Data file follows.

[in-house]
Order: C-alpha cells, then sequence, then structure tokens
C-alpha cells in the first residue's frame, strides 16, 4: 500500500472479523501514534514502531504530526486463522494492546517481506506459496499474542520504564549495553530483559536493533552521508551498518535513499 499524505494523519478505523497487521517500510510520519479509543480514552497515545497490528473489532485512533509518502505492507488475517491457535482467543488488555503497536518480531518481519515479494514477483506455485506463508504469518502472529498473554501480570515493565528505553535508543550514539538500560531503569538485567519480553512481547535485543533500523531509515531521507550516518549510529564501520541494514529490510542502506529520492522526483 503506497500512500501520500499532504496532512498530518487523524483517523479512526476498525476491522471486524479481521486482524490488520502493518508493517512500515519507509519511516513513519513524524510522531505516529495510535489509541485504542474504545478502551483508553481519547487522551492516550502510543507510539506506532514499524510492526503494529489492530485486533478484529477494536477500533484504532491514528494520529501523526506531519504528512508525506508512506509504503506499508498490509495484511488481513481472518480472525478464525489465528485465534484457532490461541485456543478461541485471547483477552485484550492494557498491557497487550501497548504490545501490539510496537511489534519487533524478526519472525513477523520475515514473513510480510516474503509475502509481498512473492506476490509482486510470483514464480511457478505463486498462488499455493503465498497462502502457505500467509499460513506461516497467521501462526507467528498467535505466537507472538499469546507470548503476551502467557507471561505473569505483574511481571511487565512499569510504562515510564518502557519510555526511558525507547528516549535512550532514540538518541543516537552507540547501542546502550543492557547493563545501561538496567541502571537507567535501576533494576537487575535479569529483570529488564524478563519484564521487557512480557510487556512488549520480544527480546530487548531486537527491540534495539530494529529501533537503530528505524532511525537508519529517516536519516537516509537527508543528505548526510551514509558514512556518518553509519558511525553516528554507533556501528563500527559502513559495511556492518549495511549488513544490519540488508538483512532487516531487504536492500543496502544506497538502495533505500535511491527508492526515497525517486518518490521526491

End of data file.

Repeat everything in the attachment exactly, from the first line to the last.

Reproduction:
[in-house]
Order: C-alpha cells, then sequence, then structure tokens
C-alpha cells in the first residue's frame, strides 16, 4: 500500500472479523501514534514502531504530526486463522494492546517481506506459496499474542520504564549495553530483559536493533552521508551498518535513499 499524505494523519478505523497487521517500510510520519479509543480514552497515545497490528473489532485512533509518502505492507488475517491457535482467543488488555503497536518480531518481519515479494514477483506455485506463508504469518502472529498473554501480570515493565528505553535508543550514539538500560531503569538485567519480553512481547535485543533500523531509515531521507550516518549510529564501520541494514529490510542502506529520492522526483 503506497500512500501520500499532504496532512498530518487523524483517523479512526476498525476491522471486524479481521486482524490488520502493518508493517512500515519507509519511516513513519513524524510522531505516529495510535489509541485504542474504545478502551483508553481519547487522551492516550502510543507510539506506532514499524510492526503494529489492530485486533478484529477494536477500533484504532491514528494520529501523526506531519504528512508525506508512506509504503506499508498490509495484511488481513481472518480472525478464525489465528485465534484457532490461541485456543478461541485471547483477552485484550492494557498491557497487550501497548504490545501490539510496537511489534519487533524478526519472525513477523520475515514473513510480510516474503509475502509481498512473492506476490509482486510470483514464480511457478505463486498462488499455493503465498497462502502457505500467509499460513506461516497467521501462526507467528498467535505466537507472538499469546507470548503476551502467557507471561505473569505483574511481571511487565512499569510504562515510564518502557519510555526511558525507547528516549535512550532514540538518541543516537552507540547501542546502550543492557547493563545501561538496567541502571537507567535501576533494576537487575535479569529483570529488564524478563519484564521487557512480557510487556512488549520480544527480546530487548531486537527491540534495539530494529529501533537503530528505524532511525537508519529517516536519516537516509537527508543528505548526510551514509558514512556518518553509519558511525553516528554507533556501528563500527559502513559495511556492518549495511549488513544490519540488508538483512532487516531487504536492500543496502544506497538502495533505500535511491527508492526515497525517486518518490521526491